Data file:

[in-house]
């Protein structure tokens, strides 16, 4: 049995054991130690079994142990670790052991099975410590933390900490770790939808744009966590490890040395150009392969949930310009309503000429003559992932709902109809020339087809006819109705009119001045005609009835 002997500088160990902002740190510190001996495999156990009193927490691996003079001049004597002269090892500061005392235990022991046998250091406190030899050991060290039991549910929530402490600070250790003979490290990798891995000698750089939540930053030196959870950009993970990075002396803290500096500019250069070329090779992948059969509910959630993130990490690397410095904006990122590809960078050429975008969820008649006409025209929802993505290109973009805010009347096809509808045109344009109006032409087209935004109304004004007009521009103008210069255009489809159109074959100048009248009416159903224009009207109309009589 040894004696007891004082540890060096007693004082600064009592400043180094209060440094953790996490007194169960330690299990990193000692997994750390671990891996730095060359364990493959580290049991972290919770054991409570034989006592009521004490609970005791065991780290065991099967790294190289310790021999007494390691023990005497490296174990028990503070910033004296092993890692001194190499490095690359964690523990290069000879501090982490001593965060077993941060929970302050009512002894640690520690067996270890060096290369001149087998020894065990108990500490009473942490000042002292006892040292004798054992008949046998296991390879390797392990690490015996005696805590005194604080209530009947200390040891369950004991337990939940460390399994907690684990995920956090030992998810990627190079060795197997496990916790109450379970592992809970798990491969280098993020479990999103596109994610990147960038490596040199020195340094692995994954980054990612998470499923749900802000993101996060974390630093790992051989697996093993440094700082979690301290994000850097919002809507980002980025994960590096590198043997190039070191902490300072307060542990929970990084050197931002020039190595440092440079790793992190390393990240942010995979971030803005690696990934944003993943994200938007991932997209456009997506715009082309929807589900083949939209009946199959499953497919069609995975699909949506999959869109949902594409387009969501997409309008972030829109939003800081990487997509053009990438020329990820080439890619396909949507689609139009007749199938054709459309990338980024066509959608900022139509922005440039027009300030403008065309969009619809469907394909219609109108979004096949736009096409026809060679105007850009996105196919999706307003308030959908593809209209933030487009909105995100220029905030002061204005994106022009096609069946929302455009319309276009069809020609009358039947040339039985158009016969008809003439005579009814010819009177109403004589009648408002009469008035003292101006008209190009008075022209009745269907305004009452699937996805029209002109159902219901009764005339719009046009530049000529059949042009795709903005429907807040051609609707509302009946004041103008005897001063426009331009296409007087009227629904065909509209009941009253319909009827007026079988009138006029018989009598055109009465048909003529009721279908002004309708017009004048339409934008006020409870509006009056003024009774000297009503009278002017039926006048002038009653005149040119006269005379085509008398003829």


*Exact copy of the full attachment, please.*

[in-house]
């Protein structure tokens, strides 16, 4: 049995054991130690079994142990670790052991099975410590933390900490770790939808744009966590490890040395150009392969949930310009309503000429003559992932709902109809020339087809006819109705009119001045005609009835 002997500088160990902002740190510190001996495999156990009193927490691996003079001049004597002269090892500061005392235990022991046998250091406190030899050991060290039991549910929530402490600070250790003979490290990798891995000698750089939540930053030196959870950009993970990075002396803290500096500019250069070329090779992948059969509910959630993130990490690397410095904006990122590809960078050429975008969820008649006409025209929802993505290109973009805010009347096809509808045109344009109006032409087209935004109304004004007009521009103008210069255009489809159109074959100048009248009416159903224009009207109309009589 040894004696007891004082540890060096007693004082600064009592400043180094209060440094953790996490007194169960330690299990990193000692997994750390671990891996730095060359364990493959580290049991972290919770054991409570034989006592009521004490609970005791065991780290065991099967790294190289310790021999007494390691023990005497490296174990028990503070910033004296092993890692001194190499490095690359964690523990290069000879501090982490001593965060077993941060929970302050009512002894640690520690067996270890060096290369001149087998020894065990108990500490009473942490000042002292006892040292004798054992008949046998296991390879390797392990690490015996005696805590005194604080209530009947200390040891369950004991337990939940460390399994907690684990995920956090030992998810990627190079060795197997496990916790109450379970592992809970798990491969280098993020479990999103596109994610990147960038490596040199020195340094692995994954980054990612998470499923749900802000993101996060974390630093790992051989697996093993440094700082979690301290994000850097919002809507980002980025994960590096590198043997190039070191902490300072307060542990929970990084050197931002020039190595440092440079790793992190390393990240942010995979971030803005690696990934944003993943994200938007991932997209456009997506715009082309929807589900083949939209009946199959499953497919069609995975699909949506999959869109949902594409387009969501997409309008972030829109939003800081990487997509053009990438020329990820080439890619396909949507689609139009007749199938054709459309990338980024066509959608900022139509922005440039027009300030403008065309969009619809469907394909219609109108979004096949736009096409026809060679105007850009996105196919999706307003308030959908593809209209933030487009909105995100220029905030002061204005994106022009096609069946929302455009319309276009069809020609009358039947040339039985158009016969008809003439005579009814010819009177109403004589009648408002009469008035003292101006008209190009008075022209009745269907305004009452699937996805029209002109159902219901009764005339719009046009530049000529059949042009795709903005429907807040051609609707509302009946004041103008005897001063426009331009296409007087009227629904065909509209009941009253319909009827007026079988009138006029018989009598055109009465048909003529009721279908002004309708017009004048339409934008006020409870509006009056003024009774000297009503009278002017039926006048002038009653005149040119006269005379085509008398003829």